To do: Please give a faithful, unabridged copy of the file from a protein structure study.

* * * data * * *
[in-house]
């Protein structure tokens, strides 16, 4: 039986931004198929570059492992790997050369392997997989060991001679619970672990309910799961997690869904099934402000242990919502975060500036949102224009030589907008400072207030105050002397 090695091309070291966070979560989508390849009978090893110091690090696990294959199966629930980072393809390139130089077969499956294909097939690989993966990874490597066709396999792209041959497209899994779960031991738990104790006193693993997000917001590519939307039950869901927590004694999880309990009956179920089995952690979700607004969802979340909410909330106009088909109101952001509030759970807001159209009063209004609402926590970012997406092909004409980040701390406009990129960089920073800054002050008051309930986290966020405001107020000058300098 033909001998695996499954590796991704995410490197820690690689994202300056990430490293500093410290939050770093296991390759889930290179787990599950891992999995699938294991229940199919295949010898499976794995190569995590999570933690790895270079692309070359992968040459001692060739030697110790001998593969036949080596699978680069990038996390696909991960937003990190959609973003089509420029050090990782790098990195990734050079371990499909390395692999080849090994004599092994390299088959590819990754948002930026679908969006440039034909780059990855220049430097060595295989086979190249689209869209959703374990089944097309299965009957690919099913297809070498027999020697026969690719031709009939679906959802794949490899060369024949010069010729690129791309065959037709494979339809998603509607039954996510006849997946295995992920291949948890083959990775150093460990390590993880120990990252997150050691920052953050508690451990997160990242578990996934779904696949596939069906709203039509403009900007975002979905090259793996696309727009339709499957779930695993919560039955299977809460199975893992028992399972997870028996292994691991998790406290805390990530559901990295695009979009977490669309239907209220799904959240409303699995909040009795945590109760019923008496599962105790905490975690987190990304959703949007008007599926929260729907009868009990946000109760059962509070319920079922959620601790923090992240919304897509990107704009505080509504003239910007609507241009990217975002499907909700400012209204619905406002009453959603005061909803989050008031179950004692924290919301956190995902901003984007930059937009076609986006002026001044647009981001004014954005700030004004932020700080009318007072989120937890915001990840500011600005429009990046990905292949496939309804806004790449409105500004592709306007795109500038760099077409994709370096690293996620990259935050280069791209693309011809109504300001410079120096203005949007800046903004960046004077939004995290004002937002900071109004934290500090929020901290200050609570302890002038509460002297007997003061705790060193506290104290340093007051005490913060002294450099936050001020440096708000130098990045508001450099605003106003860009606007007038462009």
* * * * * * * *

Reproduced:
[in-house]
């Protein structure tokens, strides 16, 4: 039986931004198929570059492992790997050369392997997989060991001679619970672990309910799961997690869904099934402000242990919502975060500036949102224009030589907008400072207030105050002397 090695091309070291966070979560989508390849009978090893110091690090696990294959199966629930980072393809390139130089077969499956294909097939690989993966990874490597066709396999792209041959497209899994779960031991738990104790006193693993997000917001590519939307039950869901927590004694999880309990009956179920089995952690979700607004969802979340909410909330106009088909109101952001509030759970807001159209009063209004609402926590970012997406092909004409980040701390406009990129960089920073800054002050008051309930986290966020405001107020000058300098 033909001998695996499954590796991704995410490197820690690689994202300056990430490293500093410290939050770093296991390759889930290179787990599950891992999995699938294991229940199919295949010898499976794995190569995590999570933690790895270079692309070359992968040459001692060739030697110790001998593969036949080596699978680069990038996390696909991960937003990190959609973003089509420029050090990782790098990195990734050079371990499909390395692999080849090994004599092994390299088959590819990754948002930026679908969006440039034909780059990855220049430097060595295989086979190249689209869209959703374990089944097309299965009957690919099913297809070498027999020697026969690719031709009939679906959802794949490899060369024949010069010729690129791309065959037709494979339809998603509607039954996510006849997946295995992920291949948890083959990775150093460990390590993880120990990252997150050691920052953050508690451990997160990242578990996934779904696949596939069906709203039509403009900007975002979905090259793996696309727009339709499957779930695993919560039955299977809460199975893992028992399972997870028996292994691991998790406290805390990530559901990295695009979009977490669309239907209220799904959240409303699995909040009795945590109760019923008496599962105790905490975690987190990304959703949007008007599926929260729907009868009990946000109760059962509070319920079922959620601790923090992240919304897509990107704009505080509504003239910007609507241009990217975002499907909700400012209204619905406002009453959603005061909803989050008031179950004692924290919301956190995902901003984007930059937009076609986006002026001044647009981001004014954005700030004004932020700080009318007072989120937890915001990840500011600005429009990046990905292949496939309804806004790449409105500004592709306007795109500038760099077409994709370096690293996620990259935050280069791209693309011809109504300001410079120096203005949007800046903004960046004077939004995290004002937002900071109004934290500090929020901290200050609570302890002038509460002297007997003061705790060193506290104290340093007051005490913060002294450099936050001020440096708000130098990045508001450099605003106003860009606007007038462009």